A Complete Guide To Treating Scars
A Complete Guide To Treating Scars

A Complete Guide To Treating Scars

Whether it’s the remnants of teenage acne, a caesarean or post-inflammatory hyperpigmentation, we probably all have some kind of scarring somewhere. Even if it’s in a discreet place, you might still want to minimise its appearance – or perhaps try to get rid of it altogether. With that in mind, here’s what the experts advise…
By Rebecca Hull
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Image: PEXELS/KAROLINA GRABOWSKA

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01

Remember We’re All Likely To Scar

“There are many causes of scarring and it’s likely most of us have at least one or two. Wounds, injuries, acne, medical procedures, infections and even genetics can all lead to scarring on either your face or body, as can conditions like chickenpox and shingles – even insect bites can lead to scarring. Scars form as part of our bodies natural healing process when the skin’s deeper layers are affected. The type and appearance of the scar will depend on the cause, but also the individual’s healing response.” – Dr Thuha Jabbar, aesthetic doctor & founder of Almas Aesthetics

“Scars are a testament to the body’s resilience and ability to heal itself – I wish more people would acknowledge this. While complete removal isn’t always possible, there are many treatments that can significantly improve the look of various scars. Scars often lie deep in the skin, so if you are seeking treatment, you have to be patient. It can take time to see results. Always seek advice from a dermatologist who will set you on the right path and provide personalised guidance for the best treatment and approach.” – Amanda Azzopardi, founder of Amanda Azzopardi Aesthetics

02

Know The Difference

“People often confuse scars with general skin imperfections and bumps. Scars will always be thicker and have a different texture compared to your regular skin. That said, what is hard to differentiate is which scar means what. Each one can really differ and requires a unique approach when it comes to treatment.” – Lucy Xu, founder of Premier Laser Clinics & skin specialist

03

Understand Each Type

Debbie Thomas, skincare specialist & founder of D.Thomas Clinic, explains the difference between various types of scar…

Mature

“These are the scars which have fully formed and are in their permanent state. Typically, they occur between three months to two years after injury. It’s worth noting all scars can take six to 18 months to develop – in this timeframe, they can change considerably. Mature scars are often paler, flatter and softer than other types of scarring.”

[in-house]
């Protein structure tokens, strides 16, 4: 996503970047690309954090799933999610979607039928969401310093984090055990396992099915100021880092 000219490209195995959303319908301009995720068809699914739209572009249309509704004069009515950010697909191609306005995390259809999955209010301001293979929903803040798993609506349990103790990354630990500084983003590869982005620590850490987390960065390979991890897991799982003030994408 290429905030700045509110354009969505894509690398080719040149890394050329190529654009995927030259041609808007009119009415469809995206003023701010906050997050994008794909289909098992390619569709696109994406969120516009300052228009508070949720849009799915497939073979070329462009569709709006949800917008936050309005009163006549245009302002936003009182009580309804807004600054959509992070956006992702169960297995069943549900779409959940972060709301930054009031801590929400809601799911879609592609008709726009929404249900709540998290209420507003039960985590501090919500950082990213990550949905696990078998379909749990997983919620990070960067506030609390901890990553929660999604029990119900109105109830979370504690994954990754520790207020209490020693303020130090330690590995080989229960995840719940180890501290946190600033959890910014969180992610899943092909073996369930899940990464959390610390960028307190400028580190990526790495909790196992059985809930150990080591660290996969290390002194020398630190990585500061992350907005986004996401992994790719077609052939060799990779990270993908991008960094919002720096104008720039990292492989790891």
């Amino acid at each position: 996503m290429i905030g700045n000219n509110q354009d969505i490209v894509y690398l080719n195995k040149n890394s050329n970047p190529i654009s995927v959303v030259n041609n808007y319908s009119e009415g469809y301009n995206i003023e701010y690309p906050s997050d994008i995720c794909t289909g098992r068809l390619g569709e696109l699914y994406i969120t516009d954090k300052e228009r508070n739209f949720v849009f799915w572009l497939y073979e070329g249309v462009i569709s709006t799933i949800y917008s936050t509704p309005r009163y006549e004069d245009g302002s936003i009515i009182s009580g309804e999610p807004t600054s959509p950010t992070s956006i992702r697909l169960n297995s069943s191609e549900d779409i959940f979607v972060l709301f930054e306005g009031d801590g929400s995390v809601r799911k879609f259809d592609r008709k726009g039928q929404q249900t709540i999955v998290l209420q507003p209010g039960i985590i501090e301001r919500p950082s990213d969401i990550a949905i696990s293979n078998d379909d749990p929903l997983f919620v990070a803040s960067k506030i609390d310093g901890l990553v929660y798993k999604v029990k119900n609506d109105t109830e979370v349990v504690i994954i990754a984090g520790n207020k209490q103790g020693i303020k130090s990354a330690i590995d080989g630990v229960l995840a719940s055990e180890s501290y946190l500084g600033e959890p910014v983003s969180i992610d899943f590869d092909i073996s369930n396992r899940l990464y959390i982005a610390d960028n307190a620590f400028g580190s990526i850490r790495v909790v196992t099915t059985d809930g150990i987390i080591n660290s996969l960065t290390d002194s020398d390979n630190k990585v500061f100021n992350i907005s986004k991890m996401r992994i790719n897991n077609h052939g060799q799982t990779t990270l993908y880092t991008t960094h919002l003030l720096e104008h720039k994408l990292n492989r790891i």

Hypertrophic

“You’ll find this type of scar feels tougher than other areas of skin and is slightly raised – normally by about 0.5-2mm. It can feel and look waxy, and it’s often a different colour to the surrounding skin. This scarring is formed when the skin is overactive in its repair process, creating a clumping of too much new tissue.”

Keloid

“This is a more extreme version of hypertrophic scarring. Hypertrophic scars occur when the trauma is significant, meaning it may only happen once or twice on a person. Keloid, however, shows a real issue with the overall healing process. It is permanently on overdrive, so not only are the scars always very raised and discoloured, those who are prone will get lots of them. A keloid scar can come up weeks or months before the injury has healed and will normally be much bigger than the original wound. They can be raised by a centimetre or more and they often feel softer. Darker skin tones can be more prone to these types of scars.”

Atrophic

“If your scars dip down, creating a crater appearance, they are likely atrophic. These happen when the healing process is underactive and doesn’t produce enough tissue to refill the wound. There are several examples of this type of scarring. You have ice pick scarring which can look like enlarged pores – they have a tiny opening but are quite deep. Then there is box scarring which looks as if someone has used a cookie cutter – the walls of the scar are often sharped and defined. For rolling scars, they have a defined bottom, but the sides slope in so they look less aggressive than box scars.

Contracture

“Contracture scars occur when a large area of skin is damaged. As the wound heals, the scar tissue develops differently in terms of its texture. Normally they look waxy and feel tough, but the main issue – and difference – is that the scar almost becomes smaller than the wounded area, so the skin pulls and feels tight.”

Immature

“These are new scars that are days or weeks old. They tend to be pink and a little swollen. Only time will tell if they become one of the above or if the skin will flatten back out and blend in over time.”

04

Tweak Your Lifestyle Habits